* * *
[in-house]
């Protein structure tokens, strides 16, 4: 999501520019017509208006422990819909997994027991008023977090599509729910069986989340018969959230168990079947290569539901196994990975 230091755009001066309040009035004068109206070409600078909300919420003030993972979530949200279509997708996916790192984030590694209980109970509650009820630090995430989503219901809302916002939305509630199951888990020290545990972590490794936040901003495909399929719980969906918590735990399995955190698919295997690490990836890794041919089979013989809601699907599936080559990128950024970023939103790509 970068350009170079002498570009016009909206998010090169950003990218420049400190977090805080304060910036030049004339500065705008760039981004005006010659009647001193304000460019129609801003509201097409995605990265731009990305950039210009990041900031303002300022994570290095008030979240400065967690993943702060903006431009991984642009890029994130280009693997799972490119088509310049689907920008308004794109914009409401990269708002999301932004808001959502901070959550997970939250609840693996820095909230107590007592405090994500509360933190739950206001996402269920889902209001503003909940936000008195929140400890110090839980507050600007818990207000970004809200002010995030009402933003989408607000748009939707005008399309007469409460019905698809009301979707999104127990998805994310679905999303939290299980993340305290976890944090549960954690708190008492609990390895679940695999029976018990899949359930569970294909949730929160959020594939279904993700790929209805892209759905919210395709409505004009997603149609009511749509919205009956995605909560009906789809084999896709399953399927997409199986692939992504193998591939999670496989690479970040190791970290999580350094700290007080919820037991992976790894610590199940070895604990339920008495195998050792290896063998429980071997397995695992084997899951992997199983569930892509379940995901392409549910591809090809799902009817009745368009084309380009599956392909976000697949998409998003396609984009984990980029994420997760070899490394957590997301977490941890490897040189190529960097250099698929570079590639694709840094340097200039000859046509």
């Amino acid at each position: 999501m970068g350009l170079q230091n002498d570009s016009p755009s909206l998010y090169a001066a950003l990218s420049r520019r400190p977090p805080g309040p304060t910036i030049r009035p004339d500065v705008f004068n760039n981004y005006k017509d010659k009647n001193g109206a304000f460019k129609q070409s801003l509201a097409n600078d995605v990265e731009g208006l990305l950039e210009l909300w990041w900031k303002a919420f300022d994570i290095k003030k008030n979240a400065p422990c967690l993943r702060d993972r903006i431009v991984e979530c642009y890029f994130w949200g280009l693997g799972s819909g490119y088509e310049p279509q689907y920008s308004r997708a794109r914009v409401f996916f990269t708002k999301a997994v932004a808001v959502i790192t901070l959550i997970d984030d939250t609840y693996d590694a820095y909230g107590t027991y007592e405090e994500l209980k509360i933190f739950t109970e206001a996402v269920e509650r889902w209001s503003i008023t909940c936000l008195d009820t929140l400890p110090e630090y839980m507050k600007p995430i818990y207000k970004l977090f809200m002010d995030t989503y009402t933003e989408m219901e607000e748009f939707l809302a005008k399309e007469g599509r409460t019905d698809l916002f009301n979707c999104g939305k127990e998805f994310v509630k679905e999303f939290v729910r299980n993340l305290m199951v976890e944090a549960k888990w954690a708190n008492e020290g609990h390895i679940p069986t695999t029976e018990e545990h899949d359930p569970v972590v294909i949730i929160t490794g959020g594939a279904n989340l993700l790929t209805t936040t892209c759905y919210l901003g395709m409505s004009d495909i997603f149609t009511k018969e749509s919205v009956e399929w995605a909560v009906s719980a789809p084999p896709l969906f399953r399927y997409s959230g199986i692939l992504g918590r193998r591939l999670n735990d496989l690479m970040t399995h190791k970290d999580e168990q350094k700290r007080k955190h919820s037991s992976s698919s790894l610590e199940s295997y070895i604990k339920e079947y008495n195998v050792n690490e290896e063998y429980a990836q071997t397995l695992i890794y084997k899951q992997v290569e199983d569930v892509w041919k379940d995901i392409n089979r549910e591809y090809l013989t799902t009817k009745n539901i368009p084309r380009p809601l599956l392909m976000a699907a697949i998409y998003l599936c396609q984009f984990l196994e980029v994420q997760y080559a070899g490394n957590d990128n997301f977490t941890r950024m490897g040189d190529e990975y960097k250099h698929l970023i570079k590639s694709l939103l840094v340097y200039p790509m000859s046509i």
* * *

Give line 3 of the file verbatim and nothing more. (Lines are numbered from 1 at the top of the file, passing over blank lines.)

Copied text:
């Amino acid at each position: 999501m970068g350009l170079q230091n002498d570009s016009p755009s909206l998010y090169a001066a950003l990218s420049r520019r400190p977090p805080g309040p304060t910036i030049r009035p004339d500065v705008f004068n760039n981004y005006k017509d010659k009647n001193g109206a304000f460019k129609q070409s801003l509201a097409n600078d995605v990265e731009g208006l990305l950039e210009l909300w990041w900031k303002a919420f300022d994570i290095k003030k008030n979240a400065p422990c967690l993943r702060d993972r903006i431009v991984e979530c642009y890029f994130w949200g280009l693997g799972s819909g490119y088509e310049p279509q689907y920008s308004r997708a794109r914009v409401f996916f990269t708002k999301a997994v932004a808001v959502i790192t901070l959550i997970d984030d939250t609840y693996d590694a820095y909230g107590t027991y007592e405090e994500l209980k509360i933190f739950t109970e206001a996402v269920e509650r889902w209001s503003i008023t909940c936000l008195d009820t929140l400890p110090e630090y839980m507050k600007p995430i818990y207000k970004l977090f809200m002010d995030t989503y009402t933003e989408m219901e607000e748009f939707l809302a005008k399309e007469g599509r409460t019905d698809l916002f009301n979707c999104g939305k127990e998805f994310v509630k679905e999303f939290v729910r299980n993340l305290m199951v976890e944090a549960k888990w954690a708190n008492e020290g609990h390895i679940p069986t695999t029976e018990e545990h899949d359930p569970v972590v294909i949730i929160t490794g959020g594939a279904n989340l993700l790929t209805t936040t892209c759905y919210l901003g395709m409505s004009d495909i997603f149609t009511k018969e749509s919205v009956e399929w995605a909560v009906s719980a789809p084999p896709l969906f399953r399927y997409s959230g199986i692939l992504g918590r193998r591939l999670n735990d496989l690479m970040t399995h190791k970290d999580e168990q350094k700290r007080k955190h919820s037991s992976s698919s790894l610590e199940s295997y070895i604990k339920e079947y008495n195998v050792n690490e290896e063998y429980a990836q071997t397995l695992i890794y084997k899951q992997v290569e199983d569930v892509w041919k379940d995901i392409n089979r549910e591809y090809l013989t799902t009817k009745n539901i368009p084309r380009p809601l599956l392909m976000a699907a697949i998409y998003l599936c396609q984009f984990l196994e980029v994420q997760y080559a070899g490394n957590d990128n997301f977490t941890r950024m490897g040189d190529e990975y960097k250099h698929l970023i570079k590639s694709l939103l840094v340097y200039p790509m000859s046509i």